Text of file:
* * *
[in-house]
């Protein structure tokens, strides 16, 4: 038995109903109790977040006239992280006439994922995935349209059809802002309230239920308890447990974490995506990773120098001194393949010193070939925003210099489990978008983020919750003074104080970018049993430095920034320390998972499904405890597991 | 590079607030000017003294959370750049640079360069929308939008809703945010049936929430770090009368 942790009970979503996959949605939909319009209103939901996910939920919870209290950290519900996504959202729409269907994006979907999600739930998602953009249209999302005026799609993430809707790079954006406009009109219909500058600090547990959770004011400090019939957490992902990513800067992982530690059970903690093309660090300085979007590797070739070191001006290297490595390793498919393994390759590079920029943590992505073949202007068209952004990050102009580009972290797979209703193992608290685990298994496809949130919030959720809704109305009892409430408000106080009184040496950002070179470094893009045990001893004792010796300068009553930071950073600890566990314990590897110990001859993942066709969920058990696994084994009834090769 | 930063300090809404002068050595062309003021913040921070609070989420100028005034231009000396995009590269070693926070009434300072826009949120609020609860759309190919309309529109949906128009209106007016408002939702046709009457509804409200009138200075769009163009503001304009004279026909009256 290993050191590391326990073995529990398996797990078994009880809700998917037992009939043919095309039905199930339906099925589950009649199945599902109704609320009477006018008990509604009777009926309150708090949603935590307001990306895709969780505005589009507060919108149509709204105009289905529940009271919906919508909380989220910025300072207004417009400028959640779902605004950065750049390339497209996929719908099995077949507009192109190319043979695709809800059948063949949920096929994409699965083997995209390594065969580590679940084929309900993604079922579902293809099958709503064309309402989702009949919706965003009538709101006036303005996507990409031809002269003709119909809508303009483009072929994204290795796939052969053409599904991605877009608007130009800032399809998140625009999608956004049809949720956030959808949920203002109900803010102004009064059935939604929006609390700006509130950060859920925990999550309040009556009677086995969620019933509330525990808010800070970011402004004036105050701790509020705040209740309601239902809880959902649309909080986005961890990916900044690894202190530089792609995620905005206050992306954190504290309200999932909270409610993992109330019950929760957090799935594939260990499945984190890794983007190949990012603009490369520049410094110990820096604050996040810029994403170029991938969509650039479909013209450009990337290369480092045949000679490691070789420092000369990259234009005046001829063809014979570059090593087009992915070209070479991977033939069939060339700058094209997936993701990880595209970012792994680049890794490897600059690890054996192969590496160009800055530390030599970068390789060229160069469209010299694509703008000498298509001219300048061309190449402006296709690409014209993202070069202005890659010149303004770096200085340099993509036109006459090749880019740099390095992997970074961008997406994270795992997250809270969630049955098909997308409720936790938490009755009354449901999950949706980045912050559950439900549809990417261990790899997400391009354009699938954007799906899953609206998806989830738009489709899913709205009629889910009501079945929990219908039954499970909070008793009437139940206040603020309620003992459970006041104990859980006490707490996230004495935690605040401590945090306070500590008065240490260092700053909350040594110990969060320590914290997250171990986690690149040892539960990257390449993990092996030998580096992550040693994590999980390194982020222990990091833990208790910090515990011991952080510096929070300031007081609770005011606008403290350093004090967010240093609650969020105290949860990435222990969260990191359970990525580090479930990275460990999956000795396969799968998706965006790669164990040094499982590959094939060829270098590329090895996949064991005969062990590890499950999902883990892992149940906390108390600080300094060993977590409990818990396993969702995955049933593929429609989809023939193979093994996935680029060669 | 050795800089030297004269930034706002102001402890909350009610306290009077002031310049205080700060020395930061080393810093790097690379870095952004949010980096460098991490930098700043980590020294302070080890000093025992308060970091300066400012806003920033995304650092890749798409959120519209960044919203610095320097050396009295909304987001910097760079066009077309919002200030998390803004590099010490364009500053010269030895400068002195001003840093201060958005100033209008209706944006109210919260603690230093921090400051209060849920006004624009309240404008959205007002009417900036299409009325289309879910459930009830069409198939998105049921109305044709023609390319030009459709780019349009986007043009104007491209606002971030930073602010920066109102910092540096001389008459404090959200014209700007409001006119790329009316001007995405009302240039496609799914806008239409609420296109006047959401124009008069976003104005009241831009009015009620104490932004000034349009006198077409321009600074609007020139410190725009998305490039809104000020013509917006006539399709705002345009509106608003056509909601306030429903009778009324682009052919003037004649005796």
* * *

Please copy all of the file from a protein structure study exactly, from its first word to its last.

[in-house]
């Protein structure tokens, strides 16, 4: 038995109903109790977040006239992280006439994922995935349209059809802002309230239920308890447990974490995506990773120098001194393949010193070939925003210099489990978008983020919750003074104080970018049993430095920034320390998972499904405890597991 | 590079607030000017003294959370750049640079360069929308939008809703945010049936929430770090009368 942790009970979503996959949605939909319009209103939901996910939920919870209290950290519900996504959202729409269907994006979907999600739930998602953009249209999302005026799609993430809707790079954006406009009109219909500058600090547990959770004011400090019939957490992902990513800067992982530690059970903690093309660090300085979007590797070739070191001006290297490595390793498919393994390759590079920029943590992505073949202007068209952004990050102009580009972290797979209703193992608290685990298994496809949130919030959720809704109305009892409430408000106080009184040496950002070179470094893009045990001893004792010796300068009553930071950073600890566990314990590897110990001859993942066709969920058990696994084994009834090769 | 930063300090809404002068050595062309003021913040921070609070989420100028005034231009000396995009590269070693926070009434300072826009949120609020609860759309190919309309529109949906128009209106007016408002939702046709009457509804409200009138200075769009163009503001304009004279026909009256 290993050191590391326990073995529990398996797990078994009880809700998917037992009939043919095309039905199930339906099925589950009649199945599902109704609320009477006018008990509604009777009926309150708090949603935590307001990306895709969780505005589009507060919108149509709204105009289905529940009271919906919508909380989220910025300072207004417009400028959640779902605004950065750049390339497209996929719908099995077949507009192109190319043979695709809800059948063949949920096929994409699965083997995209390594065969580590679940084929309900993604079922579902293809099958709503064309309402989702009949919706965003009538709101006036303005996507990409031809002269003709119909809508303009483009072929994204290795796939052969053409599904991605877009608007130009800032399809998140625009999608956004049809949720956030959808949920203002109900803010102004009064059935939604929006609390700006509130950060859920925990999550309040009556009677086995969620019933509330525990808010800070970011402004004036105050701790509020705040209740309601239902809880959902649309909080986005961890990916900044690894202190530089792609995620905005206050992306954190504290309200999932909270409610993992109330019950929760957090799935594939260990499945984190890794983007190949990012603009490369520049410094110990820096604050996040810029994403170029991938969509650039479909013209450009990337290369480092045949000679490691070789420092000369990259234009005046001829063809014979570059090593087009992915070209070479991977033939069939060339700058094209997936993701990880595209970012792994680049890794490897600059690890054996192969590496160009800055530390030599970068390789060229160069469209010299694509703008000498298509001219300048061309190449402006296709690409014209993202070069202005890659010149303004770096200085340099993509036109006459090749880019740099390095992997970074961008997406994270795992997250809270969630049955098909997308409720936790938490009755009354449901999950949706980045912050559950439900549809990417261990790899997400391009354009699938954007799906899953609206998806989830738009489709899913709205009629889910009501079945929990219908039954499970909070008793009437139940206040603020309620003992459970006041104990859980006490707490996230004495935690605040401590945090306070500590008065240490260092700053909350040594110990969060320590914290997250171990986690690149040892539960990257390449993990092996030998580096992550040693994590999980390194982020222990990091833990208790910090515990011991952080510096929070300031007081609770005011606008403290350093004090967010240093609650969020105290949860990435222990969260990191359970990525580090479930990275460990999956000795396969799968998706965006790669164990040094499982590959094939060829270098590329090895996949064991005969062990590890499950999902883990892992149940906390108390600080300094060993977590409990818990396993969702995955049933593929429609989809023939193979093994996935680029060669 | 050795800089030297004269930034706002102001402890909350009610306290009077002031310049205080700060020395930061080393810093790097690379870095952004949010980096460098991490930098700043980590020294302070080890000093025992308060970091300066400012806003920033995304650092890749798409959120519209960044919203610095320097050396009295909304987001910097760079066009077309919002200030998390803004590099010490364009500053010269030895400068002195001003840093201060958005100033209008209706944006109210919260603690230093921090400051209060849920006004624009309240404008959205007002009417900036299409009325289309879910459930009830069409198939998105049921109305044709023609390319030009459709780019349009986007043009104007491209606002971030930073602010920066109102910092540096001389008459404090959200014209700007409001006119790329009316001007995405009302240039496609799914806008239409609420296109006047959401124009008069976003104005009241831009009015009620104490932004000034349009006198077409321009600074609007020139410190725009998305490039809104000020013509917006006539399709705002345009509106608003056509909601306030429903009778009324682009052919003037004649005796």